by Gloria Feldt on August 26th, 2013
in Activism, Feminism, Political Strategy, Politics, Power, Race, Women's History, Women's Rights
by Gloria Feldt on November 6th, 2012
It was all over the news for days. Every pundit, every political talk show, every newspaper running big retrospective spreads. Op eds galore, and reminiscences of what it was like to march together toward equality.
Today, August 26 is Women’s Equality Day, the day that commemorates passage of the 19th amendment to the US constitution, giving women the right to vote after a struggle that lasted over 70 years. A big deal, right?
Right. But that’s not what all the news was about. In fact, though President Obama issued a proclamation and a few columnists like the New York Times’ Gail Collins gave it a nod, hardly anyone is talking about Women’s Equality Day. At least not in consciousness-saturating ways that garner major media’s attention, as Saturday’s March on Washington commemorating the 50th anniversary of a similar Civil Rights march.
Yet the two anniversaries are rooted in common values about equality and justice for all. They share common adversaries and aspirations. Racism and sexism are joined at the head.
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in Election Watch, Leadership, Politics, Power, Race, Women & Politics, Women's History
by Gloria Feldt on June 19th, 2010
This is a powerful personal essay guest post on American culture and politics from my colleague, Tamara Fagin. Her title was “Random Musings From the Frontline” but I don’t think it’s random at all. I believe most Americans feel like outsiders at some time in their lives, and who have had the experience of being bullied or feeling like we have been treated unfairly because of our birth origins.
We are a nation of diverse heritages, a salad bowl of tossed differences rather than a melting pot where we all blend in together.
How does Fagin tie her personal experience as a one-woman salad bowl of cultures who always felt “different” with how she came to choose a candidate for president? Read on…and tell us your experiences.
All or for much of my life I have felt like an outsider. Bullied in a sense for giving a damn. I have early memories of eye-rolling, smirks or quiet taunts. This was not the punching, hair-pulling, tripping garden variety of physical bullying and worse, rather the insidious kind that eats at one’s insides and makes one eat lunch in the high school bathroom (it was clean and a friend joined me).
It was the one-off comment from the popular, All-American high school cheerleader that goes unanswered by one’s peers and one’s teacher. When I answered a question in A.P. U.S. History class, our teacher asked the class, “Why can’t you guys answer that question? Tamara just moved here from Japan.“ The cute blonde cheerleader girl shouted, “She’s an import!” I can’t remember what happened after that.…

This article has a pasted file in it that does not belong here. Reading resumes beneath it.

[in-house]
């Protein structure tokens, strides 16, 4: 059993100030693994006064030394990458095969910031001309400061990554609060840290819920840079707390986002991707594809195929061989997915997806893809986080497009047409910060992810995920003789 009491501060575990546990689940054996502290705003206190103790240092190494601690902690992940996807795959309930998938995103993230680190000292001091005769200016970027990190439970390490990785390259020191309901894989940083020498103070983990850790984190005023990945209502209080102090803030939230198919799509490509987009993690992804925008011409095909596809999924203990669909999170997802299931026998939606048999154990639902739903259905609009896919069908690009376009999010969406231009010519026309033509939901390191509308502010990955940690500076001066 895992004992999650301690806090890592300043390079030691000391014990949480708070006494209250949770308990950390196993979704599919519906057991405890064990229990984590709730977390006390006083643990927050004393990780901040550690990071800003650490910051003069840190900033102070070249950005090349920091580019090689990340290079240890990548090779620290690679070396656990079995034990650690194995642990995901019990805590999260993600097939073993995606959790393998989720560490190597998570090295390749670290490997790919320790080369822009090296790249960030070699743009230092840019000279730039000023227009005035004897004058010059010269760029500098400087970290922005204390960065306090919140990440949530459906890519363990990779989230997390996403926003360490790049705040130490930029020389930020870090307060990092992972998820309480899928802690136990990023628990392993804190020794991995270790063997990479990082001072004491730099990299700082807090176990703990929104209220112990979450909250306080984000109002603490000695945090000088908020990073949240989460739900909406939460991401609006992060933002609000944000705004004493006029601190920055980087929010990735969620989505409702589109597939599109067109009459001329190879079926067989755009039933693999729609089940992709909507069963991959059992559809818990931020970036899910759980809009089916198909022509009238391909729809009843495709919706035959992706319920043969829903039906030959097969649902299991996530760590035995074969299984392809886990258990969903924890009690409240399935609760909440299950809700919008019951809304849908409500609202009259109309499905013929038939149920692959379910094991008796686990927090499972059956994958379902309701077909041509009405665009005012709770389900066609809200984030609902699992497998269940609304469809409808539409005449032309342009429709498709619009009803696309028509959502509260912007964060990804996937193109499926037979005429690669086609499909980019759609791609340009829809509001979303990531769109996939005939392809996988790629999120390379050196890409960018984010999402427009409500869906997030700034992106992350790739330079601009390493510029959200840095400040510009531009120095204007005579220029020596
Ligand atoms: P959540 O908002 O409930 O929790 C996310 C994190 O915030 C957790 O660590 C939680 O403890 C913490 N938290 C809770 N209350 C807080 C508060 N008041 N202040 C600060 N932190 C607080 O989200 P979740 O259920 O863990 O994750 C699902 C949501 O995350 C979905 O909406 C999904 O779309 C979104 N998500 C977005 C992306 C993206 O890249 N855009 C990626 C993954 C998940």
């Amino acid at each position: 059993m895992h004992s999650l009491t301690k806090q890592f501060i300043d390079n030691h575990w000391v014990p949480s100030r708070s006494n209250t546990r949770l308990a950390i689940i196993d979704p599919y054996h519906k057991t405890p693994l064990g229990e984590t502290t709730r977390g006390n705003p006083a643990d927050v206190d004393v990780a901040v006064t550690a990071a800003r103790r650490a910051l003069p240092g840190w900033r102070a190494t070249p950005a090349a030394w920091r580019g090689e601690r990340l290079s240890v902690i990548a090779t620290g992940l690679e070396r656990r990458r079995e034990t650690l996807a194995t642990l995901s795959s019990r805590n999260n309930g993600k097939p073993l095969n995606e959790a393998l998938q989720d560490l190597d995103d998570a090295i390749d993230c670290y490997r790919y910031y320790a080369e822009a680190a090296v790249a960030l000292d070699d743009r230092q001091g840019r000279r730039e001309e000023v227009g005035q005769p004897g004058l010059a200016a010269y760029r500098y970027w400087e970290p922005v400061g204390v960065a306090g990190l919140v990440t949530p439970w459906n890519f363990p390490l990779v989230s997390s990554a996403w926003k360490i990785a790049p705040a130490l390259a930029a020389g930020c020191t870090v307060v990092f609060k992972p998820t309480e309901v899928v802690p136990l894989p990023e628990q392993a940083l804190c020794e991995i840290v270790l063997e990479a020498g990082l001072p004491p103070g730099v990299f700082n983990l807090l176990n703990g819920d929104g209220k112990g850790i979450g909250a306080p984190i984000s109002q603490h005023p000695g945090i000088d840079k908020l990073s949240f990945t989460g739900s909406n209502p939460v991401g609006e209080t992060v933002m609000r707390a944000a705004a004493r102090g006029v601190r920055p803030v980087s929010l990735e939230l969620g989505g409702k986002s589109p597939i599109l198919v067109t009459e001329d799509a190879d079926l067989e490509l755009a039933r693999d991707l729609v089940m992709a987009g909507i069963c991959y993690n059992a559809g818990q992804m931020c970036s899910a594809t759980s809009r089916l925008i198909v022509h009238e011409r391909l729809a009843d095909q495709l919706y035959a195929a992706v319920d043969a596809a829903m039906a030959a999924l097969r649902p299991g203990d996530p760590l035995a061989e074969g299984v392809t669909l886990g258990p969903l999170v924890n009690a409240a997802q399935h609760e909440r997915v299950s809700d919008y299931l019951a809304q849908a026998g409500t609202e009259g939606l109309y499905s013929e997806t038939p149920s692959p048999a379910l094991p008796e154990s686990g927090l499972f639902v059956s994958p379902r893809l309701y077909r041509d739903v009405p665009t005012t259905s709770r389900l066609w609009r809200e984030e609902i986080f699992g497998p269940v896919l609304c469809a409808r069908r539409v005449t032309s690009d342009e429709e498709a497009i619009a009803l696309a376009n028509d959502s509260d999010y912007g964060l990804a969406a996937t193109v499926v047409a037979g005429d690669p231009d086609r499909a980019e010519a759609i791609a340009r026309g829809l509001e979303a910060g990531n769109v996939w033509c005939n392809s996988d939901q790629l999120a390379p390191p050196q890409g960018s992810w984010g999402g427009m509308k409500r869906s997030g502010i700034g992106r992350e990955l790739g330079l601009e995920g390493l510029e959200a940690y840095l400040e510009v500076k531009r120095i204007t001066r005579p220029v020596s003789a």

I just remember that I wished that we were back in Japan. And, I wished that she knew the deal. But, c’est la vie or shikataganai, as the Japanese say.
Note to Mr. M.: you should have called her on that. You should have never made that comment to the class about me being able to answer the question. I was new to the school. I was miserable. I missed my old school, my old friends, my old beaches, my old Japanese nightclubs, my old routine and I missed Okinawa, Japan.
Note to educators everywhere: you make the bullying problem worse when you do this kind of comparison thing. It doesn’t work for parents when they say to their kids, “Why can’t you be more like your big brother, Johnny?” Why the hell do you think it is going to make your domestic darlings try harder? It just doesn’t. It breeds resentment. It pits us against them. U.S. blonde, blue-eyed and beautiful against different. But, to borrow a phrase from my LGBT brothers and sisters, IT GETS BETTER.
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I recall Juneteenth being widely observed by the local African American community when I was a little girl in Texas. There were barbecues, church services, and speeches, along with a general air of celebration. Today is the 145th anniversary of Juneteenth–June 19, 1865–the date when the Emancipation Proclamation, declaring the end of slavery, finally reached Texas 2 1/2 years late:
“The people of Texas are informed that in accordance with a Proclamation from the Executive of the United States, all slaves are free. This involves an absolute equality of rights and rights of property between former masters and slaves, and the connection heretofore existing between them becomes that between employer and free laborer.”
President Lincoln had issued the Emancipation Proclamation in September, 1862, with an effective date of January 1, 1863. There are several versions of why the news traveled so slowly to Texas, a Confederate state, none of them particularly pretty, most having to do with foot dragging shenanigans and entrenched resistance to ending slavery, at least until another cotton picking season had finished.
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